Posted: December 7, 2011.
Published: February 8, 2010.
“Religion,” novelist Mary McCarthy wrote, “is only good for good people.” Weigh the violence of the Inquisition against the humanity of Martin Luther King or homicidal fanatics against Oxfam, and you have to suspect that religion supplies a context for justifying or motivating moral choices rather than a reason for them.
Into this bitterly contested arena comes a new paper by psychologists Ilkka Pyysiäinen of the University of Helsinki and Marc Hauser of Harvard University in Cambridge, Massachusetts. They point out that individuals presented with unfamiliar moral dilemmas show no difference in their responses if they have a religious background or not.
The study draws on tests of moral judgements using versions of the web-based Moral Sense Test that Hauser and others have developed at Harvard. These tests present dilemmas ranging from how to handle freeloaders at ‘bring a dish’ dinner parties to the justification of killing someone to save others. Few, if any, of the answers can be looked up in holy books.
Good by nature
Thousands of people — varying widely in social background, age, education, religious affiliation and ethnicity — have taken the tests. Pyysiäinen and Hauser say the results (mainly still in the publication pipeline) indicate that “moral intuitions operate independently of religious background”, although religion may influence responses in a few highly specific cases.
This finding may speak to the origins of religion. Some researchers have suggested it is an adaptation that promotes cooperation between unrelated individuals — by, for example, discouraging cheating with the notion that ‘God is watching’. Others say that religious behaviour is not specifically evolutionarily selected for in human evolution, but arises as a by-product of other cognitive functions and capacities: religion may, for instance, have appropriated underlying psychological reasons for a belief in souls and an afterlife.
Because religion has little influence on moral judgements, say Pyysiäinen and Hauser, the latter hypothesis seems more likely. They argue that human populations evolved moral ideas about behavioural norms — which themselves promoted group cooperation — before they became encoded in religious systems. The researchers suggest that we may possess an innate ‘moral grammar’ that guides these ideas.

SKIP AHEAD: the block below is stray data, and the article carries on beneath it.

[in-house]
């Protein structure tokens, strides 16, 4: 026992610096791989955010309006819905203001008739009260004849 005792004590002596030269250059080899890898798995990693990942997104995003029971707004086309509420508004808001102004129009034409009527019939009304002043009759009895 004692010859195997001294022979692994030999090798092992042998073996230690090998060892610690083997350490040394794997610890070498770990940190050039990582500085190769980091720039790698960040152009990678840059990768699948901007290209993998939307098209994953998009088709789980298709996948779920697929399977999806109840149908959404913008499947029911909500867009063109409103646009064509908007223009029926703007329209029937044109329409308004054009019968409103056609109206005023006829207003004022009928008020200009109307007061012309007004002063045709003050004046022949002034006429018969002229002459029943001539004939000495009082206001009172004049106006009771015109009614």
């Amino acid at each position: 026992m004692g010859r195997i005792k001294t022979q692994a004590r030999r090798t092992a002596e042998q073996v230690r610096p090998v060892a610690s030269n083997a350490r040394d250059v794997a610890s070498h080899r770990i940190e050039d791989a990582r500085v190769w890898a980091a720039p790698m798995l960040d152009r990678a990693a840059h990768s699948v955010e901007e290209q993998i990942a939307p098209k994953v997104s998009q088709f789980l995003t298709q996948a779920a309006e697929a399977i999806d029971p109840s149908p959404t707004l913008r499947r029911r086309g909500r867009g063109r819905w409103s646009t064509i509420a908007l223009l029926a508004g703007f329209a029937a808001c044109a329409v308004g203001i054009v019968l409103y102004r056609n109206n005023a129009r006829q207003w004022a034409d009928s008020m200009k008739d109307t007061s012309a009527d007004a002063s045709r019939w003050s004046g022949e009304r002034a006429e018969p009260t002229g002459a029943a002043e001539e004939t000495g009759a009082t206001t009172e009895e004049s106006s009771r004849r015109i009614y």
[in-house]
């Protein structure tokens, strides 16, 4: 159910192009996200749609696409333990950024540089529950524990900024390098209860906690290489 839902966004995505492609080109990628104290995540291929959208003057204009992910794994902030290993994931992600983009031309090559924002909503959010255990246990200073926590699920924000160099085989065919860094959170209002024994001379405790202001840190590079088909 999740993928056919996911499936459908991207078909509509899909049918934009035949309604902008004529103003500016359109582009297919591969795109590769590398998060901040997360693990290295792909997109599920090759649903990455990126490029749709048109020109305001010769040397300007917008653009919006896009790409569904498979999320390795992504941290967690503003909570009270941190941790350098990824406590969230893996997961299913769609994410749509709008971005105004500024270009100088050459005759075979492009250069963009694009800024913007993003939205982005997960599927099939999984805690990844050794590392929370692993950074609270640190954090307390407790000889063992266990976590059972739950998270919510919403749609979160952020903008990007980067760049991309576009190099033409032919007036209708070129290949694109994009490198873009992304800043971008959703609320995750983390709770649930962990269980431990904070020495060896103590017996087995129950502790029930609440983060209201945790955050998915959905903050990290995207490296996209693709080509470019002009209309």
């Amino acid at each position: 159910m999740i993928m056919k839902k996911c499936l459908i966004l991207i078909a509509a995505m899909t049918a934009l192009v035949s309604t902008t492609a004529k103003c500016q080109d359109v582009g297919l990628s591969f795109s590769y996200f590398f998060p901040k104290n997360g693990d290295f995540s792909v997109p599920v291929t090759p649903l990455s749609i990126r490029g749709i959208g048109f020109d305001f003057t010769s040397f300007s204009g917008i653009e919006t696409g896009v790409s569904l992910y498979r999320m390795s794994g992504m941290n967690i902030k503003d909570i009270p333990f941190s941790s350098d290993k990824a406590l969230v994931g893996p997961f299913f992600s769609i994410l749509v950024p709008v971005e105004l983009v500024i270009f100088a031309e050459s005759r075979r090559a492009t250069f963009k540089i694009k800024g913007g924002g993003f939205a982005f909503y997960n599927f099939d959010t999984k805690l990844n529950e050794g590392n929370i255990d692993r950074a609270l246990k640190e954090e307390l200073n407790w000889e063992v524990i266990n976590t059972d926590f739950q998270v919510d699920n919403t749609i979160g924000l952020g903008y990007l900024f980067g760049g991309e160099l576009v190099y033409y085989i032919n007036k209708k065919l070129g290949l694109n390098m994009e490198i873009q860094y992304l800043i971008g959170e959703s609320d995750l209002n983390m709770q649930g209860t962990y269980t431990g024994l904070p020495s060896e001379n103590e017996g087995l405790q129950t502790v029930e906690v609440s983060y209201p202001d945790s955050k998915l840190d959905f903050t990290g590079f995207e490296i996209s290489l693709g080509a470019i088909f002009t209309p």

The paper plays to a wider issue than this point of largely anthropological interest, for it challenges the assertion commonly made in defence of religion: that it inculcates a moral awareness. If we follow the authors’ line of thinking, religious people are no more likely to be moral than atheists.
Pyysiäinen and Hauser do not wholly deny that religion is adaptive. They think that natural selection may have fine-tuned it, from an existing array of moral-determining cognitive functions, to optimize its benefits for cooperation. There is some evidence that religion promotes in-group altruism and self-sacrifice beyond that displayed by non-believers.
The authors’ paper may annoy both religious and atheistic zealots. By taking it as a given that religion is an evolved social behaviour rather than a matter of divine revelation, it tacitly adopts an atheistic framework. Yet at the same time it assumes that religiosity is a fundamental aspect of human psychology, thereby undermining those who see it as culturally imposed folly that can be erased with a cold shower of rationality.
It’s debatable, however, whether these moral tests are probing religion or culture as a moral-forming agency, because non-believers in a predominantly religious culture are likely to acquire the moral predispositions of the majority. Western culture, say, has long been shaped by Christian morality.
All the same, the tests show that neither culture nor religion matter very much: other factors — presumed to be inherited — dictate our judgements.
Certainly, religious moral doctrine sometimes displays such inconsistency that you have to suspect it is being shaped by unspoken prior judgements — rather than religious tenets as such. Take, for example, the Catholic church’s early opposition to in vitro fertilization, which sat alongside an otherwise fierce prohibition of any hindrance to procreation. And most religions have the same set of core moral principles about lying, theft and murder, all with evident adaptive benefits to a group, beyond which the details (Christian original sin, say) are a question of historical contingency.
But to uncover religion’s roots, is morality necessarily the best place to look? It seems hard to credit the idea that the immense cultural investment in religion was made merely to strengthen and fine-tune existing neural circuits related to morality. Some people place more emphasis on the adaptive rationale for religious symbols and mystical beliefs, rather than morals.
Yet attempting to explain the origins of such a rich cultural phenomenon as religion is doomed to some extent to be a thankless task. For to ‘explain’ Chartres Cathedral or Bach’s Mass in B Minor in terms of non-kin cooperation is obviously to have explained nothing.